Slow in. Fast out. Just when you feel a little give driving around the turn, punch it. Too soon and you’ll spin out. Too late and you’ll lose time. The porridge has to be just right.
My gut told me to turn right one afternoon. I listened. Slow in.
I turned down a dark road with naked branches piercing the gray scale sky. Ebbing between arching trees and fog-blanketed hills, the road took me for a ride. Some of the trees stood bare and vulnerable. Others menacing. When I am the sole driver, and the mist hasn’t dissipated, I feel haunted. It’s as though time is slowly sinking, drifting, drowning. In between heartbeats I think: I would set a horror story here. I think: This is a proper place to die.
* * *
Captivated by the trees along this road, I notice their bark is rough and dark; the sun never touches the second row. Trunks as thick as doors curve over the road, blocking the light. I am always tempted to stop my car. Wander for a bit. I am convinced I would come back changed, or meet another, deep in the woods. Perhaps a young girl with a basket of baked goods cloaked in blood. It will be freezing outside but I won’t shiver, my skin ghostly in the moonlight. I can feel the eyes of the owls watching me, stalking me. The young girl will look out of place. She will lead me in deeper and I’ll lose my way. My car will rust somewhere. I’ll live on forever.
This road is my secret. Something beyond the natural order keeps these lips sealed. The trees and I have a mutual understanding.
* * *
A wooden cross, painted white, with flowers shaped like a wreath stands off the side of my road beyond a turn. It slowed me down, the first time I saw it. I was treating the winding road like a racetrack.
I think often of the cross; I have decided the deceased is a boy. Nothing says either way, but I know I am right. I imagine he was driving alone. The trees have grown back from where his sedan smashed them to pieces. I’d find scarring on the trees if I stopped to look because everything leaves a lasting scar. It happened at night and he didn’t see the turn coming. It was too late once he felt his tires leave the pavement. He spun his wheel, but his traction was lost, all over fast. His family loved him enough to put the cross there — in the beginning. Dirtied paint. Dead flowers. Cobwebbed. Abandoned. That’s how I know a boy died. He is forgotten.
* * *
One day in particular I recall nearing the turn where the boy died. I thought to myself: Don’t turn the wheel. It would be easy, wouldn’t it? I refuse to turn the wheel and continue straight on my path. Fast out.
If I died, would they think it suicide? Accident? Because the boy died there too and because these things happen it would be an accident. I often wonder if that boy refused to turn the wheel as well.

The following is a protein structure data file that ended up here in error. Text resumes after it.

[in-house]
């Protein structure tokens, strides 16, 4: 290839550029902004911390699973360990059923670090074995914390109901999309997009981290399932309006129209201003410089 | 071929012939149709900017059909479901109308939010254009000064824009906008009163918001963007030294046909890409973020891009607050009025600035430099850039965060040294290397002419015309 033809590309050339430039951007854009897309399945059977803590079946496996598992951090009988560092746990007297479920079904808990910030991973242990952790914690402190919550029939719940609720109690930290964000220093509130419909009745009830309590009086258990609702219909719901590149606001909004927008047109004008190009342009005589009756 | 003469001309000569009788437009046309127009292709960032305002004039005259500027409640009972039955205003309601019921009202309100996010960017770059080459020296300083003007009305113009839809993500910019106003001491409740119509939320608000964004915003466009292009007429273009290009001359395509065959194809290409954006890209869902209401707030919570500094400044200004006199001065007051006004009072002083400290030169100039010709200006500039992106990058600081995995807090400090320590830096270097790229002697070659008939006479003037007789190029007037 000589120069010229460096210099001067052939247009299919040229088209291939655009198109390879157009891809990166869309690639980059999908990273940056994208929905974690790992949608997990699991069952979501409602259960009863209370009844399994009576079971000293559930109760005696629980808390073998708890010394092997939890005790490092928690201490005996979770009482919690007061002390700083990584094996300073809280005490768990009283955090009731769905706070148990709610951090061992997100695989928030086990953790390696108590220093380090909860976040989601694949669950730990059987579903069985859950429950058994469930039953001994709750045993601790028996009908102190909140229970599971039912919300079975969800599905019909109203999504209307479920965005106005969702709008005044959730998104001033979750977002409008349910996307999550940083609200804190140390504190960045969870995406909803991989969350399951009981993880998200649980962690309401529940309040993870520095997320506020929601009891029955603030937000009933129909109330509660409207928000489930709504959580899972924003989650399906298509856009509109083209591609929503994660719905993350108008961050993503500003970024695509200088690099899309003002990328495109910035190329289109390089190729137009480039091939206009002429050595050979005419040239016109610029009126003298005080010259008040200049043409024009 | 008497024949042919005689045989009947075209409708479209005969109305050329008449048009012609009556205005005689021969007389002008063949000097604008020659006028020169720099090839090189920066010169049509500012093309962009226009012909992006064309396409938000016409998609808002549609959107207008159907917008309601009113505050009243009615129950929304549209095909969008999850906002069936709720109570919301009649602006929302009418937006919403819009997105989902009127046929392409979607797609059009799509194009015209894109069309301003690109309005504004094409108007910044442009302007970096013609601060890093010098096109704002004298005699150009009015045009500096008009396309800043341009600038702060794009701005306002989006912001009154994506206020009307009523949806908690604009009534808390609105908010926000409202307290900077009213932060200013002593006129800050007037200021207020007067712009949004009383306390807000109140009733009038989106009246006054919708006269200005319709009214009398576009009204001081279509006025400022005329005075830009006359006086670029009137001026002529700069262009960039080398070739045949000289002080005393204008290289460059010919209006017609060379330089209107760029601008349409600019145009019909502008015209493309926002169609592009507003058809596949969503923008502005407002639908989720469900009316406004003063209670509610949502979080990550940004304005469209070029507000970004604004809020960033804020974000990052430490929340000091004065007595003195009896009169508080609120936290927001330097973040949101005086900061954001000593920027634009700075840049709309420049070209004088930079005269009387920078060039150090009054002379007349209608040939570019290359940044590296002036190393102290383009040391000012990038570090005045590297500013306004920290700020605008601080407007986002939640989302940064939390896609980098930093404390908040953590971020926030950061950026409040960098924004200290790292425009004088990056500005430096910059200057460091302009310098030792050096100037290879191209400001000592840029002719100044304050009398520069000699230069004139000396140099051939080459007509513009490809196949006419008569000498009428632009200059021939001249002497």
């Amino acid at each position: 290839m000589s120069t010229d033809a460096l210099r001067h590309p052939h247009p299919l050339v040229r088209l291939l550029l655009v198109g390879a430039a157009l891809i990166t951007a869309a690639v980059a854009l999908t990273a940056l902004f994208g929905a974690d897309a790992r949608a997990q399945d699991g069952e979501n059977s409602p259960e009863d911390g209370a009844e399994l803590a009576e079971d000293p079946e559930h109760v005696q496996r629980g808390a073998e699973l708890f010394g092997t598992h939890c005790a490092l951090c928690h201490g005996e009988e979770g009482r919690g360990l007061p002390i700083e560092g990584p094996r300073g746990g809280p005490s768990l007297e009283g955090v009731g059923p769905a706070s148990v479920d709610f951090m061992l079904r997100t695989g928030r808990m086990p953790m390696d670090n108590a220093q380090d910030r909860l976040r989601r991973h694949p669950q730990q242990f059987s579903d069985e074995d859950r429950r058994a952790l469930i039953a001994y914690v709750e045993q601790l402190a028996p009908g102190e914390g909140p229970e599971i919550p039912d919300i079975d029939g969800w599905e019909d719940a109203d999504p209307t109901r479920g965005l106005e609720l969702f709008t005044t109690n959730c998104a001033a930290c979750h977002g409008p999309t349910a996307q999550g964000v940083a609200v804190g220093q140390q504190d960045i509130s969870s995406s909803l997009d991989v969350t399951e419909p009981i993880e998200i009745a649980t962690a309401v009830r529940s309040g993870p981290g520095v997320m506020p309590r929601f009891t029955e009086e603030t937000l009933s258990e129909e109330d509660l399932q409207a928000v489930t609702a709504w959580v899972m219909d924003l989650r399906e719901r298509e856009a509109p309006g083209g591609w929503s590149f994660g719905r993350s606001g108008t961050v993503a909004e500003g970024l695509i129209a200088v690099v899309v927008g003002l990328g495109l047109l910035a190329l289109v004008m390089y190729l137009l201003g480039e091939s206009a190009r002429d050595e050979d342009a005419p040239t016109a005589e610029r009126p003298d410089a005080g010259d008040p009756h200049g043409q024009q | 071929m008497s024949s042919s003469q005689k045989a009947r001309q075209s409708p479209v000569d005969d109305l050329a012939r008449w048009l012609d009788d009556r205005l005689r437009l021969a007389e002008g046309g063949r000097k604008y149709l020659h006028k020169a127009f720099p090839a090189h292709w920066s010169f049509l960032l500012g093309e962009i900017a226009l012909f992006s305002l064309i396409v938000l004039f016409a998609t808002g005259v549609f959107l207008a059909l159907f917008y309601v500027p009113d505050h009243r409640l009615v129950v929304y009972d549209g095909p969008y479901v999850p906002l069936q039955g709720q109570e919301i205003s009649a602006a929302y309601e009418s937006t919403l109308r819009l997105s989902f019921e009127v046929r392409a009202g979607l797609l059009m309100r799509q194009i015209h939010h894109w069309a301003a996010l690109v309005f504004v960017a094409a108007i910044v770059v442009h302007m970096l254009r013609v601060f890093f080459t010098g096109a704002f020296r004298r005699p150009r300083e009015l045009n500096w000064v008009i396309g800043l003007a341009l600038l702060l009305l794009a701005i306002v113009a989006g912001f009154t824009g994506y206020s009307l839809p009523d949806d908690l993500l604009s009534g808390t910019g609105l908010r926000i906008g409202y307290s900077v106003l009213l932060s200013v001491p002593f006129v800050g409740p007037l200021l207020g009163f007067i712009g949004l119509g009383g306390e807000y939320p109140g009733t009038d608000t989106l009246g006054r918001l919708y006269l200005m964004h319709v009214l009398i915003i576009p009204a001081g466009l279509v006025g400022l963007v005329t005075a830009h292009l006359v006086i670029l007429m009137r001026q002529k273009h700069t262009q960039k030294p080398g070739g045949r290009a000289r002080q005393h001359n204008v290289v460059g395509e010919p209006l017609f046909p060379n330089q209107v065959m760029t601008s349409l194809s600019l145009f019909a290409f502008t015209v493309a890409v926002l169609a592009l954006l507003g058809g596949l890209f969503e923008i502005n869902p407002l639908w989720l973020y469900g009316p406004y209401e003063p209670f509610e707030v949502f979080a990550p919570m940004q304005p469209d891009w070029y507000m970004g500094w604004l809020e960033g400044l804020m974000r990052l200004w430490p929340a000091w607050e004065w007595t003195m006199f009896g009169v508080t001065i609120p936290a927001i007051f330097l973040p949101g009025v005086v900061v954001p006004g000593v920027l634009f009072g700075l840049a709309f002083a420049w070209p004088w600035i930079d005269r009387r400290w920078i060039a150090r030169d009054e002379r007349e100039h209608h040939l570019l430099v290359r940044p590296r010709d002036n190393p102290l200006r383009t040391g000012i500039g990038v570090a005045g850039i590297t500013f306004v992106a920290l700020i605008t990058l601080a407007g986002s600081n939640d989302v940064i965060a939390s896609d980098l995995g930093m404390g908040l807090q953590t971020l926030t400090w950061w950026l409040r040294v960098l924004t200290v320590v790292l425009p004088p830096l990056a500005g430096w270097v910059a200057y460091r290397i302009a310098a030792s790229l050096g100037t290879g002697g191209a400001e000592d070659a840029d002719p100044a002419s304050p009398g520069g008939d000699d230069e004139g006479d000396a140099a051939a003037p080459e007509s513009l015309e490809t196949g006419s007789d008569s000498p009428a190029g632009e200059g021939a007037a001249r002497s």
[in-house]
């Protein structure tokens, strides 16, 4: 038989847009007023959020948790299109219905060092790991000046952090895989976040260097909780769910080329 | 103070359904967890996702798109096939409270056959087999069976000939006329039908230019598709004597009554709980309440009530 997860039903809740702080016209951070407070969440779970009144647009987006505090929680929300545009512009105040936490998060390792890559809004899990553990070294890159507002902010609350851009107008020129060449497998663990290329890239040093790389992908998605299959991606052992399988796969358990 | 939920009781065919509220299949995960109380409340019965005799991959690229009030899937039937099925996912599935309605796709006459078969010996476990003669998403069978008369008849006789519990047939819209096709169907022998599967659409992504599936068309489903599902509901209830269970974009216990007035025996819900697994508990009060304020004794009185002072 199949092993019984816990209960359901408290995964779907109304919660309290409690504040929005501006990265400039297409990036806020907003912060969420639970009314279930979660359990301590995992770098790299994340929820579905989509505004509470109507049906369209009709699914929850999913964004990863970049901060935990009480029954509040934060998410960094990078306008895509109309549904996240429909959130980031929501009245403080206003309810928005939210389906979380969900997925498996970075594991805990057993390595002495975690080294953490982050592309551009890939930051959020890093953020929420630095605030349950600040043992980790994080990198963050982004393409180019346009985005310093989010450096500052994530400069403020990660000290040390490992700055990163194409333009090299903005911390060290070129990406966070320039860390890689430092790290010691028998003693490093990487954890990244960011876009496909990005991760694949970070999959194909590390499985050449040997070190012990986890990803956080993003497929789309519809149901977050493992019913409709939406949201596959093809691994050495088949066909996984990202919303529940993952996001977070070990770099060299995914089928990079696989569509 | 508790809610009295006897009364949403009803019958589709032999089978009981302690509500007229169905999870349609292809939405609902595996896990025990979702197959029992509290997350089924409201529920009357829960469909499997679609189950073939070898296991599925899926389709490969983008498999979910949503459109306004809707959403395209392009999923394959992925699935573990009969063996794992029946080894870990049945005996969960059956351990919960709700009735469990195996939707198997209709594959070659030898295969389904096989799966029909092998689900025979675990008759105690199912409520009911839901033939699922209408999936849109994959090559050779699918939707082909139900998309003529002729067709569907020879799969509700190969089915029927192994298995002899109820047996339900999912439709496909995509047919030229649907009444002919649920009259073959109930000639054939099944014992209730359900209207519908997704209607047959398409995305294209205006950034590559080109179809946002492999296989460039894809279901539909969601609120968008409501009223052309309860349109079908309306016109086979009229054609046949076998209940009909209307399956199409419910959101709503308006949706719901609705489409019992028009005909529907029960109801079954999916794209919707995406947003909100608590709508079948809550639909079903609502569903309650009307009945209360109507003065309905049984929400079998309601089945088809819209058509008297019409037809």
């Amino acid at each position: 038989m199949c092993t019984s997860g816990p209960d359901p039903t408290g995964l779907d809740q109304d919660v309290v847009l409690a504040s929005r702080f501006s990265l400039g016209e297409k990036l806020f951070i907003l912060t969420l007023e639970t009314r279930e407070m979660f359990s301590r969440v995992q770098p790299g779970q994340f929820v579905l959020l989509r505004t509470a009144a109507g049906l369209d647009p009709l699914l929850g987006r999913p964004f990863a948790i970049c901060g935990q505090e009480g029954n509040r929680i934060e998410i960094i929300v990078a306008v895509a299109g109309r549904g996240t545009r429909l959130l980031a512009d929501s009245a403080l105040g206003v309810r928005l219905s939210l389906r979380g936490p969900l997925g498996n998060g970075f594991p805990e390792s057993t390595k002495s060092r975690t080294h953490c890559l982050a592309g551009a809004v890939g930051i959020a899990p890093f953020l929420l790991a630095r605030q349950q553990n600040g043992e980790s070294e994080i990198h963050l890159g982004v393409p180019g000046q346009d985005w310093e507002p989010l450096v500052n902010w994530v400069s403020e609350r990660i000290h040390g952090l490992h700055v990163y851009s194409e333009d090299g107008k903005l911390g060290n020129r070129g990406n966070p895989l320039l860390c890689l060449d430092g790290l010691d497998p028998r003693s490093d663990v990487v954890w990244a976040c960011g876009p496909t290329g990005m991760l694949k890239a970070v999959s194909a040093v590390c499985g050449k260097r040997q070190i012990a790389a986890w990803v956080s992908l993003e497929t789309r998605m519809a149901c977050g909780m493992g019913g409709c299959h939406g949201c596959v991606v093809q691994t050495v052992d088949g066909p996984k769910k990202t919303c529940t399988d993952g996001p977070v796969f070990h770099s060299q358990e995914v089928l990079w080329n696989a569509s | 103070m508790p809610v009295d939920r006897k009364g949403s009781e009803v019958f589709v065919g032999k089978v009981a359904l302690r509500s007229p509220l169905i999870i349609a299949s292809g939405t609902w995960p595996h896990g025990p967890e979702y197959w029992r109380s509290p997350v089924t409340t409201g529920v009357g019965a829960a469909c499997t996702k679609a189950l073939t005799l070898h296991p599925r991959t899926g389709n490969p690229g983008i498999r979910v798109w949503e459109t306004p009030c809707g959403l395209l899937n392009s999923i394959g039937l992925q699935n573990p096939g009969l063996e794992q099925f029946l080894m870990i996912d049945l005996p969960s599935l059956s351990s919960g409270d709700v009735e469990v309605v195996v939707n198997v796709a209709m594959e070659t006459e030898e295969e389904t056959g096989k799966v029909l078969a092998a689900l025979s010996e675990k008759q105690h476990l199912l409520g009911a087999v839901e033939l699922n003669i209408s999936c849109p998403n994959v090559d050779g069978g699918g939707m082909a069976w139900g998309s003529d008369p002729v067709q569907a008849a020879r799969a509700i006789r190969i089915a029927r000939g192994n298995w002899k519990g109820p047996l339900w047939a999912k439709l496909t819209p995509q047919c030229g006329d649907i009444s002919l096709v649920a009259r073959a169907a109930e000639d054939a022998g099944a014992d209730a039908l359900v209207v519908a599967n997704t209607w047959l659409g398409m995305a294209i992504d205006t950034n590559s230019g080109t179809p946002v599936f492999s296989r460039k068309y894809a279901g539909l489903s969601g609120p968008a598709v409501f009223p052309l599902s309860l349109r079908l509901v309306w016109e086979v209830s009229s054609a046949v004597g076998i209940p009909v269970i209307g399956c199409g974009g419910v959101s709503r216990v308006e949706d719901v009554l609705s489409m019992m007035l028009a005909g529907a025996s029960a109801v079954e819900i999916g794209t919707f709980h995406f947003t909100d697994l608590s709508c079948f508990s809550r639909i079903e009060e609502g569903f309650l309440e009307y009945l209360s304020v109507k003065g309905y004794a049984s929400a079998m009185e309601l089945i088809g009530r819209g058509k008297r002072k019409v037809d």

Suppose the coroner would notice that my muscles hadn’t seized up while I slammed into the trees and the cross. Maybe I wouldn’t suffer many broken bones. Like drunks when they kill people with their cars and walk away without a scratch. Or, like the trees, I live with the scars.
Suppose the officer assigned to my case notices the lack of skid marks on the road and the trees only suffer head on damage, nothing to suggest my car had spun from overcorrection. So many lose their lives due to overcorrection. I believe that the officer would talk to my friends and parents, and they would all defend me.
“Sarah would never kill herself, Officer. She is the happiest person I know.” He will rule accident for the sake of my family, but remain in disbelief. He will go home, drink a little too much scotch and say, “Too young. Too young.”
As quickly as that thought had come to me, it disappeared into the woods. I continued to drive along my road, turning the wheel, slowing down and speeding up. I looked for the magical woods and thought again how nice it would be to stop and wander through it. I looked into my rearview mirror and caught sight of my mouth curled up in a grin.
* * *
Another cross appeared along my road, more recent than the other. Maybe I just hadn’t noticed it before. It is smaller than the boy’s, with a flower wreath and a name in block letters written like Jesus’ cross shamefully boasting “INRI,” Jesus of Nazareth, King of the Jews. Her name holds less glory: Marci. Marci died on a straight-a-way. She didn’t refuse to turn the wheel; she chose a sharp right, looking for a quick way out. Just a quarter of a mile up the road from Marci’s last breath, last heartbeat, last thought, is a smashed up hatchback. I saw a man going through it one day. Something had shattered the windshield. Maybe it was Marci. Probably was a deer. I had assumed the car belonged to the man rifling through it, though this was before I discovered Marci’s cross. He could have been an opportunist, like me. Marci and the other died so I don’t have to. I’ve taken advantage of their deaths, used them like scapegoats from my own warped mind. I’d like to think my cross would look nicer. A little more loved, a little cleaner. A better title with more accomplishments than Marci’s and less mocking than Jesus’.
It is so easy to lose oneself to wild abandonment while driving along my road.
Maybe I’ll pull over and lose myself in the woods, but not today. Today I punch it. Slow in. Fast out.
Sarah Elizabeth Jones struggles to accept her very ordinary name, but she hopes you find her writing anything but. Sarah lives in California’s Bay Area where she is currently working on her BA in English with Creative Writing. She loves her aggressive dog, Abbey, reading, writing, and voicing her crazy feminist opinions.